At this stage you might be worried that making these rollovers is a bit tricky? Not at all!

My process for adding an icon and setting it as they rollover is easy. All you need is the ‘Axure Icon Library’ available from the resources section of the Axure site and an image editing tool like Photoshop or the freely available Paint.NET (I use the later for licensing reasons!)

Now I drop the icon on to the relevant part of my image and copy both the icon and the base image to the clipboard and paste them both into Paint.NET (or your preferred tool – MS Paint works fine). Your ‘paste’ should look like the following.

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If you look closely, you can see the blue arrow to the left of the image. Save the image as a .JPEG and return to Axure.

In Axure, setting a rollover image is easy, and seeing as we have made it already, we just need to point to it and its done.

Right click the relevant section of the image and click ‘Edit Image –> Edit Rollover Image’

Select ‘Import’ and choose the image you saved from the previous step.

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Using the ‘preview’ option is a good way to make sure everything lines up correctly.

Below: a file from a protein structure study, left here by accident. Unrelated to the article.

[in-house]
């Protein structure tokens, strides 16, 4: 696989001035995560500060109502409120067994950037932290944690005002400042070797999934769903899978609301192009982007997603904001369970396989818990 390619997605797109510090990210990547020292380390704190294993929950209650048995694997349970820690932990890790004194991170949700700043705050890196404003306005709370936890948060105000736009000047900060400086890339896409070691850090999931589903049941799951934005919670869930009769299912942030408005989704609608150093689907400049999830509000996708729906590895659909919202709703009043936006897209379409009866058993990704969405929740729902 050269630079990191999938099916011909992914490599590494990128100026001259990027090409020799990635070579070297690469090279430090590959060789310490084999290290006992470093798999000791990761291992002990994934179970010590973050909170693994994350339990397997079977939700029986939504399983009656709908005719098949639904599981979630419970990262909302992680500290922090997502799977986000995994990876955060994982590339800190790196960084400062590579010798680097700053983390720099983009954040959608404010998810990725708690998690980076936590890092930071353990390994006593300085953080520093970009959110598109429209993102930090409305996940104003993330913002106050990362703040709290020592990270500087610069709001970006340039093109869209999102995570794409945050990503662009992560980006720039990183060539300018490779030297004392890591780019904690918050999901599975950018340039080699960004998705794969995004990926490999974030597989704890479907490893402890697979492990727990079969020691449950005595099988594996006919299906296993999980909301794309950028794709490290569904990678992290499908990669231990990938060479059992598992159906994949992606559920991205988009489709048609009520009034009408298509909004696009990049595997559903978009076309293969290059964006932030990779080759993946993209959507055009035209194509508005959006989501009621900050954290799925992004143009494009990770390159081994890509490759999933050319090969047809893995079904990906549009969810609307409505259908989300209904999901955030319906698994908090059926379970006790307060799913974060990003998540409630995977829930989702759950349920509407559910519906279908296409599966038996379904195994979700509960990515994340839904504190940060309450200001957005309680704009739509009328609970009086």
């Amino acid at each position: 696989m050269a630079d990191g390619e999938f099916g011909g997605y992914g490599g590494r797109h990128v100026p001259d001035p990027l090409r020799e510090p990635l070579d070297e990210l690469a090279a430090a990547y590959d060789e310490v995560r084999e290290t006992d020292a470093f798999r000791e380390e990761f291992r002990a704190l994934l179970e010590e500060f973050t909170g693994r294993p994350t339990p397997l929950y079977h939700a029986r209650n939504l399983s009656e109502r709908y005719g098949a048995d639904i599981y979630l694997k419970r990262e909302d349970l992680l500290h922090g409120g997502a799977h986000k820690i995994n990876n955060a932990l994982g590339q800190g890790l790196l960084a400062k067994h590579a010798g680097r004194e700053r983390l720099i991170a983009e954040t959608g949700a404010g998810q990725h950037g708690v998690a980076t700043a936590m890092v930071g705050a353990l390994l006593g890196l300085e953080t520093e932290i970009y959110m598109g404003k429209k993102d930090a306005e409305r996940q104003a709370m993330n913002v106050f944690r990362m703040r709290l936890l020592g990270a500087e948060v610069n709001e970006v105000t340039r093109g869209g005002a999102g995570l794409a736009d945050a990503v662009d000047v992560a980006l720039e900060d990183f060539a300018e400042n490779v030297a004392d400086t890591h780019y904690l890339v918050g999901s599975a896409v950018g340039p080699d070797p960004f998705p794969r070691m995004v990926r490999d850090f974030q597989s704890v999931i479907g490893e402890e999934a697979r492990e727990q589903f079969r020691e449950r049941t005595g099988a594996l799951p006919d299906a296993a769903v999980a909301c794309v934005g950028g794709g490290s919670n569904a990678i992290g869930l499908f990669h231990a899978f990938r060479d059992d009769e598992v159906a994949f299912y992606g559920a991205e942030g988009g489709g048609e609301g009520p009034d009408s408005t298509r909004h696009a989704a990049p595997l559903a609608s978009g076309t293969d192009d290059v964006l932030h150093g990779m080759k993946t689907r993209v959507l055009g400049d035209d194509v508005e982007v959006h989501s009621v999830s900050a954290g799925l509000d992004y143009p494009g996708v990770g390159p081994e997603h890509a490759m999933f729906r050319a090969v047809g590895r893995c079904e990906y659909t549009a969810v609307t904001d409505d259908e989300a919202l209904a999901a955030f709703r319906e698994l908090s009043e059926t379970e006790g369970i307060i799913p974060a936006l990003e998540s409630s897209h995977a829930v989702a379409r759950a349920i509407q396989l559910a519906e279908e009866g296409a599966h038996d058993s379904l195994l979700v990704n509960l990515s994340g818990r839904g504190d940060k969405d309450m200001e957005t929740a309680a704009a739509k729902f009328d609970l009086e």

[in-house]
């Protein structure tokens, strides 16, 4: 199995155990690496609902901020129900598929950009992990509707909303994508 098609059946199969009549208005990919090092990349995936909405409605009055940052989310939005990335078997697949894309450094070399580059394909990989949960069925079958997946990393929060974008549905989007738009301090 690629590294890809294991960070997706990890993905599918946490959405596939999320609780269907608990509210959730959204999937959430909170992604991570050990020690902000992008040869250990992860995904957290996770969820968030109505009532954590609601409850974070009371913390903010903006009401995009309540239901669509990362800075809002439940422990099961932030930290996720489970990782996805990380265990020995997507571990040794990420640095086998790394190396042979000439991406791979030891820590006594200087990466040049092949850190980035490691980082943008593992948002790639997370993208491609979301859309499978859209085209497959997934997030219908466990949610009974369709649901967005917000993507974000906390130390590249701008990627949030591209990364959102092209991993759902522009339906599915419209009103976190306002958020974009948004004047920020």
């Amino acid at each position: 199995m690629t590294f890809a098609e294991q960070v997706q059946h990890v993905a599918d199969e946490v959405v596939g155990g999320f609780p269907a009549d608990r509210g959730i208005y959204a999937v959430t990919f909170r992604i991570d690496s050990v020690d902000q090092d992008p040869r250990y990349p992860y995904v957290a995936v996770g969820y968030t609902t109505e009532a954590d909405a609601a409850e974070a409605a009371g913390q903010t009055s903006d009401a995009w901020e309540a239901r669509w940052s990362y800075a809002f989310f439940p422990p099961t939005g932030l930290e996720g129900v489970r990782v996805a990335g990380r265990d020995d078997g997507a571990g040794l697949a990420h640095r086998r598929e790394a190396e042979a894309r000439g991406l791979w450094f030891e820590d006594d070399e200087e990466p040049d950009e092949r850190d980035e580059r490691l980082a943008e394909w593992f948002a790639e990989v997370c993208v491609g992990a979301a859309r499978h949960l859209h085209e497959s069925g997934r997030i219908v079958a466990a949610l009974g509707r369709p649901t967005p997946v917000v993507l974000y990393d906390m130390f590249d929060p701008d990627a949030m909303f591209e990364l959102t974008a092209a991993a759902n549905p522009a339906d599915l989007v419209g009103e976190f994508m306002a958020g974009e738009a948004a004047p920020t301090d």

You need to repeat this for each image, so that each lightbox image has three rollovers – forward arrow, back arrow and close. I use the following icons from the Axure Icon Library.

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Once all of the rollovers have been added, its time to add some actions to them so they become useful.

Adding actions to the rollovers

We have the lightbox, we have the rollover images and finally we need to make those buttons we added actually DO something.

Achieving this is not as simple as I had hoped but wasn’t long before I figured out a way.

The complexity comes because  the button is only on the rollover image and as its not in a dynamic panel, there isn’t a way of assigning it an action. We also want to only perform the action on the ‘click’ action not the mouse rollover, so I needed a way of mashing the two together

Luckily Axure provides us a workaround in the form of variable.

I created a variable called ‘RollOver’ and the idea is that when the Rollover action is fired, the variable is set to ‘true’, and when ‘false’ when it isn’t.

Then on the click action, create an event to change the panel state to the desired action (either return to hidden, show image 1, 2 or 3) BUT with the condition of RollOver=’true’.